Twighlight view of Parliament House in Canberra

Things to do in  Canberra

Beat around the bush

Surrounded by mountains and nature, Canberra—Australia’s capital—is a destination often unfairly written off as a place just for politics. But look past that role, and you’ll see that this small city provides plenty of things to do for receptive visitors: visit museums, galleries, and monuments that reflect Australian culture or hike peaceful nature trails to panoramic viewpoints that look out over the city’s lakefront locale.

Top 15 attractions in Canberra

Australian Parliament House

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Two parliament houses sit atop Capital Hill in Canberra, the old art deco parliament building from the 1920s and the new Australian Parliament House, built in the 1980s. The grassed roof and triangular metal flagpole of the building have become a national symbol of Australia. Works by some of the country's top contemporary artists hang within.More

Australian War Memorial

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The Australian War Memorial is one of Canberra’s most prominent landmarks and home to the National Military Museum. Standing at the head of Anzac Parade and surrounded by Remembrance Nature Park, it’s a moving tribute to the many Australian soldiers that fought and died in wars throughout the years.More

National Museum of Australia

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Like a big abstract Australian storybook, the National Museum of Australia uses controversy and humor to get you thinking about Australian national identity and heritage. The diverse collection focuses on Indigenous cultures and histories, settlement by Europeans, and the interaction between Australians and the environment.More

Mt. Ainslie

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See the planned city of Canberra from above from the top of Mt. Ainslie, which you can visit by hiking or driving. Reaching a height of 2,766 feet (843 meters), this small mountain in the northeast of Canberra hosts a popular tourist lookout with unparalleled views of the city and its deliberate, geometric layout.More

National Gallery of Australia

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The National Gallery of Australia has a stunning permanent collection of art focusing on four areas: Australian art, Aboriginal and Torres Strait Islander art, Asian and Pacific art, and European and American Art. Highlights include works by Australian artists Sidney Nolan, Tom Roberts, and Arthur Streeton.More

Lake Burley Griffin

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Canberra’s Lake Burley Griffin is at the heart of the capital, providing the focal point around which much of the city’s official and recreational life revolves. Formed by the damming of the Molonglo River in 1963—about half a century after Canberra’s founding—it’s now difficult to imagine the city without the defining body of water.More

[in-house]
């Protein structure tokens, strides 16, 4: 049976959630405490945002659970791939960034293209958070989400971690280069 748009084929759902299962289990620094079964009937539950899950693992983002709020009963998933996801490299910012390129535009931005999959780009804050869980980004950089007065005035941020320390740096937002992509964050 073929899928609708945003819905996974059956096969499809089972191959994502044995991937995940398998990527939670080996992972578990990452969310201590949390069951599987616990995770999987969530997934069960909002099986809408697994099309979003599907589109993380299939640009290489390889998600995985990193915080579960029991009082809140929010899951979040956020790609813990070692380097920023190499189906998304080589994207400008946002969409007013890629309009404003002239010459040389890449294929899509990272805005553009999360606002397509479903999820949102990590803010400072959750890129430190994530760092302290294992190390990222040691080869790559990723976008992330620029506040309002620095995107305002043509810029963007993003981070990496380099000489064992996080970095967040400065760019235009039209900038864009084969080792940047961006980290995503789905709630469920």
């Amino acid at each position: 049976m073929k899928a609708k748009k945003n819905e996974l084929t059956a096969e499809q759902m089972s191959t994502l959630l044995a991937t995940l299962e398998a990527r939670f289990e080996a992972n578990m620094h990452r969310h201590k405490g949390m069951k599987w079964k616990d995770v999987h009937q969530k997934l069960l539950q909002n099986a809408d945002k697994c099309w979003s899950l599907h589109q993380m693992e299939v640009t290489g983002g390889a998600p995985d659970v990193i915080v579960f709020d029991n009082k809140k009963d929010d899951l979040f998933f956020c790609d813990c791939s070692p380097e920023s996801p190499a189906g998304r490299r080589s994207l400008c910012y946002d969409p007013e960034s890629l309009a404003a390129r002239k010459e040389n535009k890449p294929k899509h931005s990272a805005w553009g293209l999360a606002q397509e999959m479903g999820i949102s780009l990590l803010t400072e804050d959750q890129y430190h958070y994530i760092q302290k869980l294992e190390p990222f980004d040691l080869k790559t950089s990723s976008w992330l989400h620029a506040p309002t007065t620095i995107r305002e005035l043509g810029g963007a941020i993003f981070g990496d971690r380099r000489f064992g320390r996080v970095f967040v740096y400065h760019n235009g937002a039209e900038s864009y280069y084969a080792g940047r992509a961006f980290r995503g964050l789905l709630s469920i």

National Library of Australia

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If you have a question about Australia, you’ll find an answer here. The National Library of Australia holds the world’s largest collection of “Australiana,” with more than 10 million items—from books, photographs, and newspapers to unpublished manuscripts and oral histories—in aid of its mission to document the Australian experience.More

National Portrait Gallery

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The National Portrait Gallery in Canberra tells the story of Australia through the portraits of Australians who helped shape the country. Established in 1998, this art gallery holds a collection of portraits, both contemporary and historic, of people from all walks of life that reflect Australian history and society.More

High Court of Australia

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It’s fitting that the High Court of Australia, where the country’s most important cases are decided, sits at the heart of Canberra’s Parliamentary Triangle. The symbolism doesn't stop there though, as the court’s award-winning building dominates the shores of Lake Burley Griffin. Parts of the courthouse are open to the public.More

Canberra Deep Space Communication Complex

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Owned by NASA and managed by CSIRO, Canberra Deep Space Communication Complex is one of three NASA tracking stations around the world. Integral to NASA missions, it’s also home to the Canberra Space Centre, where visitors can get a behind-the-scenes peek at NASA missions and learn more about the mysteries of outer space.More

Australian Institute of Sport

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Want to get a look inside how elite Australian athletes train? Stop by the Australian Institute of Sport (AIS) in Canberra to experience what it’s like to eat, work and sweat like one of the players. One of Australia’s most-loved sites, AIS welcomes more than 200,000 visitors each year.Take a guided tour for a behind-the-scenes look into the lives of world-class Australian athletes. The 160-acre campus includes top-notch sports facilities, training camps and lodging for some of the most renowned athletes in the world. The AIS Arena hosts well-known events, concerts shows such as Cirque du Soleil — don’t forget to check what’s on! Grab an espresso at the AIS café or pick up a souvenir at the shop, and soak up the sporting atmosphere.More

Australian National Botanic Gardens

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The Australian National Botanic Gardens reimagines natural environments from around the country in its 86 acres (35 hectares) of former bushland on the lower slopes of Black Mountain. Home to 75,000 plants from more than 6,000 species, it's the world’s most comprehensive display of native Australian plant life.More